Short people have had a tough time of it since basketball was invented and Randy Newman sang a mean-spirited song about them in 1977. And lest you think I’m being heightist in saying so, I should point out that, from a basketball perspective, anyone who is less than 6’1″ apparently is considered short–which puts me squarely into the “short people” category.
Now short people have something else to worry about: a Singapore study concludes that shorter people (in this case, people shorter than 5’5″) are at greater risk of contracting COVID-19. The study found that COVID-infected droplets that are expelled by a sneeze or cough tend to fall slowly to the ground, and the downward trajectory supposedly puts the height-challenged among us at greater peril of breathing in the droplets. The study recommends that short people maintain an even greater than normal social distance from taller people–two meters, which equates to a bit over 6.5 feet–to avoid being caught in the droplet fallout zone and wear masks, too. The study has been published in the Physics of Fluids.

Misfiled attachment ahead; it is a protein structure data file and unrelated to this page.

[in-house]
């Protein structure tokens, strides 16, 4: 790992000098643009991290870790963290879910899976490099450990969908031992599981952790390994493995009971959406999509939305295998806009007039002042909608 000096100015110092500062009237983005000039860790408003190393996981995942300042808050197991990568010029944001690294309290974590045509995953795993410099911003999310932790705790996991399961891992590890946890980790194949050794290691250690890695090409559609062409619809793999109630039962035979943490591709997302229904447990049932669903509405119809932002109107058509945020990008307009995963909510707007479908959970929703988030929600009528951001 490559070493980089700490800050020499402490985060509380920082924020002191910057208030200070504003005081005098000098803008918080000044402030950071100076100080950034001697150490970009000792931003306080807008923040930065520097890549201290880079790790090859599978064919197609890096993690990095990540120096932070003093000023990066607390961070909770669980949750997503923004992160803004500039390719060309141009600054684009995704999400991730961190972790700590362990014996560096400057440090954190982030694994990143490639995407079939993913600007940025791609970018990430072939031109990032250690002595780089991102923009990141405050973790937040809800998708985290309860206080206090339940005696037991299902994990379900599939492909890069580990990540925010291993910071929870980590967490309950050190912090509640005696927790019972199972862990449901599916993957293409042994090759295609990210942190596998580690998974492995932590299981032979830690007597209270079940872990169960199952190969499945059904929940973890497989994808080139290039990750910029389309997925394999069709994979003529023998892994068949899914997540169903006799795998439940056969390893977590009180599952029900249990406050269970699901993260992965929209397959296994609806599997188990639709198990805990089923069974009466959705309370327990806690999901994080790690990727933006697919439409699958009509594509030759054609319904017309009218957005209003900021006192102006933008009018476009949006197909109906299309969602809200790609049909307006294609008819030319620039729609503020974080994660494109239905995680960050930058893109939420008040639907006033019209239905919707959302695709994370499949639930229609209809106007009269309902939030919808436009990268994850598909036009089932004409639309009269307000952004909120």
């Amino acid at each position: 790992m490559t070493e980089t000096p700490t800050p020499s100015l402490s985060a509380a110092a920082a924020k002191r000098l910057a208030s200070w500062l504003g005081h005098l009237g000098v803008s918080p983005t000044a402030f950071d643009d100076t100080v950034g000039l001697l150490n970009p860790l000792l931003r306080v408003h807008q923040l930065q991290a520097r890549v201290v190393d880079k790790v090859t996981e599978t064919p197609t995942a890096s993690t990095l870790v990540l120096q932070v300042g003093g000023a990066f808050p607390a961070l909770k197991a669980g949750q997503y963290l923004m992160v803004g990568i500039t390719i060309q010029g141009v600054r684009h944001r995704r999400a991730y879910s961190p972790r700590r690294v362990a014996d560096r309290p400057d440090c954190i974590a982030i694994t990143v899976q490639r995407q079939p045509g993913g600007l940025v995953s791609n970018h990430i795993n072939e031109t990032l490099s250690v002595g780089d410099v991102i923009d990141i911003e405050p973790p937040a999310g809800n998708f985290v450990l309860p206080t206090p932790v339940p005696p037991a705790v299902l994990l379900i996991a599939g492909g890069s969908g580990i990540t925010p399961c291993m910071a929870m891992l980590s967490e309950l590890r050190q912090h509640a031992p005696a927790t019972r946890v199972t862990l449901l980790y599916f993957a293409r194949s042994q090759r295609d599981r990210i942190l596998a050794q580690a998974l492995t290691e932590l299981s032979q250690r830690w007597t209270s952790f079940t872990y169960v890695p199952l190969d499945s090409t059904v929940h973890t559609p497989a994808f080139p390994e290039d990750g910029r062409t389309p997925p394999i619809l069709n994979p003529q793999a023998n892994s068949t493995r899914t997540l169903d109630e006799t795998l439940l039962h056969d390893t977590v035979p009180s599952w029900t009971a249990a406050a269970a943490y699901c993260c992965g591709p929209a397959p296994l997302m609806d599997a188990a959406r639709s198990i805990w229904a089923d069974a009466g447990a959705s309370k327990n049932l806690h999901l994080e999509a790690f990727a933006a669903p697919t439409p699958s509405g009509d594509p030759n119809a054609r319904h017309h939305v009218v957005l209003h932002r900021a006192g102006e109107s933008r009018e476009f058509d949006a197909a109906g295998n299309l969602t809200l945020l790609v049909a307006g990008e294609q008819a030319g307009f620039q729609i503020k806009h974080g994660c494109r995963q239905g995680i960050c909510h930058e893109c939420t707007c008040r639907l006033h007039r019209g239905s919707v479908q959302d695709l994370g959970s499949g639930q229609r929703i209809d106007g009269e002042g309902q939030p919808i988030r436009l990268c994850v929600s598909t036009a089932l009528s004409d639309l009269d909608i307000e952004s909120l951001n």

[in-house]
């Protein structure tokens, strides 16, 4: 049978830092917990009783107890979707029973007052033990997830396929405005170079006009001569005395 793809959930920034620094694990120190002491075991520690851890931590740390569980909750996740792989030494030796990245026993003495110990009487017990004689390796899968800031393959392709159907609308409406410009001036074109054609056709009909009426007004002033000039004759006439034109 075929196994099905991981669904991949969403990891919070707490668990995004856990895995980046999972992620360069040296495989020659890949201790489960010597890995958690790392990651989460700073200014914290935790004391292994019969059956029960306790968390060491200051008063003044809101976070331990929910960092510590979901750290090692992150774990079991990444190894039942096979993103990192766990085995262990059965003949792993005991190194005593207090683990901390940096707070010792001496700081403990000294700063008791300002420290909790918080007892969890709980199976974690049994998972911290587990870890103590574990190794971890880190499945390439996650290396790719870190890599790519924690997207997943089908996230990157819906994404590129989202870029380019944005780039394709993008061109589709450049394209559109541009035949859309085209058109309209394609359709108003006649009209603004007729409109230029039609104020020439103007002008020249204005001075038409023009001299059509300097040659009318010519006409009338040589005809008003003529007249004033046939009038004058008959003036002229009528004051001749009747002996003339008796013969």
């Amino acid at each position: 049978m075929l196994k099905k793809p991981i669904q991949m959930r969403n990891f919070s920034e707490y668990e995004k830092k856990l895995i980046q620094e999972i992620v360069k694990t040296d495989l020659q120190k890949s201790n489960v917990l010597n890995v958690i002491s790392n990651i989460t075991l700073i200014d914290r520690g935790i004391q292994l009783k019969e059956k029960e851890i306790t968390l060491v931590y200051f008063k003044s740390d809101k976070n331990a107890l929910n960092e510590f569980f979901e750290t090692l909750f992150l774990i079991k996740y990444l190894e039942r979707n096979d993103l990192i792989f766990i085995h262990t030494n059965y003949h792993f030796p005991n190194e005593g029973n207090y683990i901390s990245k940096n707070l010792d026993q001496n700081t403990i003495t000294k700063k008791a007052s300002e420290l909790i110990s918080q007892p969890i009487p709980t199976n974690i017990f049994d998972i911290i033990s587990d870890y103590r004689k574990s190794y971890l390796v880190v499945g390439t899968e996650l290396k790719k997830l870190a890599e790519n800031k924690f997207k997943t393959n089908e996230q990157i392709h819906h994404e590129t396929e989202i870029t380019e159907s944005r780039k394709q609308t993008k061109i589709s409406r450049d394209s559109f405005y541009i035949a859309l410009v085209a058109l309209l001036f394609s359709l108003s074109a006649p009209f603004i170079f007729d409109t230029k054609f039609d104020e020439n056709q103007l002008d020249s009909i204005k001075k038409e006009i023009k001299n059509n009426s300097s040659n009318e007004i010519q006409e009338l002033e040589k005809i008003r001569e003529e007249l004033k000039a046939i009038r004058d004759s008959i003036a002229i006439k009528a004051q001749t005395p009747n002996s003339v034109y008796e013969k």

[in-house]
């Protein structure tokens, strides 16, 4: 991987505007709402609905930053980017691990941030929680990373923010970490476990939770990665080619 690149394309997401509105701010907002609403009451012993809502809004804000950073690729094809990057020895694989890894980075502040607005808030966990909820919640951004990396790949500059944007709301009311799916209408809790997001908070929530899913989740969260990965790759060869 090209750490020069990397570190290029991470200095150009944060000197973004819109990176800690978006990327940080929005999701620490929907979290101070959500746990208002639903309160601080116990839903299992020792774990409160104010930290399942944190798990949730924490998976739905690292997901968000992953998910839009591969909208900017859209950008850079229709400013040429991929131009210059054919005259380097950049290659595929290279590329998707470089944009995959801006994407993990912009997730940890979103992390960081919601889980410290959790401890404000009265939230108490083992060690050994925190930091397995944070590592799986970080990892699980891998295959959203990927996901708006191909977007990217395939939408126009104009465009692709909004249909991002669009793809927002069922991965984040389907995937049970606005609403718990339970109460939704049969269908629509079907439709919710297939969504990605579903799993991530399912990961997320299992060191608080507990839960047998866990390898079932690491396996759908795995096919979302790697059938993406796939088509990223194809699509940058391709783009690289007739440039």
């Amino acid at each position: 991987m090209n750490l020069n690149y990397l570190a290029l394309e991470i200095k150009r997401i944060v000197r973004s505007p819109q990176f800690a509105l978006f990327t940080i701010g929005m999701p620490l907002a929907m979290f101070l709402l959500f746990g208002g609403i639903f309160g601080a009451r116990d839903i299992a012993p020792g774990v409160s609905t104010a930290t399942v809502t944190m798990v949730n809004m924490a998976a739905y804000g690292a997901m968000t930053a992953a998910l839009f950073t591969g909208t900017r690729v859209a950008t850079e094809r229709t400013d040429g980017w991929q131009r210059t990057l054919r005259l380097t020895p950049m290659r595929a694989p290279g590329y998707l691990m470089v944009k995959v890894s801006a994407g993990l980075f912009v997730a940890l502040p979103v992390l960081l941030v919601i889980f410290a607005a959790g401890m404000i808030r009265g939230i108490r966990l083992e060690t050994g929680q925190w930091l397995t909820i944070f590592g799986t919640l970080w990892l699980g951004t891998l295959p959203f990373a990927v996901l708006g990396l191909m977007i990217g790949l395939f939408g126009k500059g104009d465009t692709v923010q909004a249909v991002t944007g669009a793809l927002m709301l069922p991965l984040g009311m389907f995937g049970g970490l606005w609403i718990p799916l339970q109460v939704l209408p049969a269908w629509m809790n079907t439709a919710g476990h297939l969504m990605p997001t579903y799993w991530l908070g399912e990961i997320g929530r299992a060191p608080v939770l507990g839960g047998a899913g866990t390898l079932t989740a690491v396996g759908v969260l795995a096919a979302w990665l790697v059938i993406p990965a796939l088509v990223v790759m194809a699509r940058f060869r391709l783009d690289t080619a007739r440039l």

Far be it from me to question a scientific study, but color me skeptical on this finding. I’m not sure that all sneezes and coughs propel downward, but in any case, isn’t there an easy way of testing this hypothesis? Has any seven-footer become infected by COVID? And are the heights of COVID hospital patients out of whack with the spread of heights in the population at large?
One of the problems with our current atmosphere is that alarming (and often dubious) information about COVID, and the delta variant, get published every day. Before we start telling short people that they are at greater risk of contracting COVID, shouldn’t we do a bit more research to confirm that we’ve got it right, rather scaring the dickens out of the portion of the population that tops out at below 5’5″?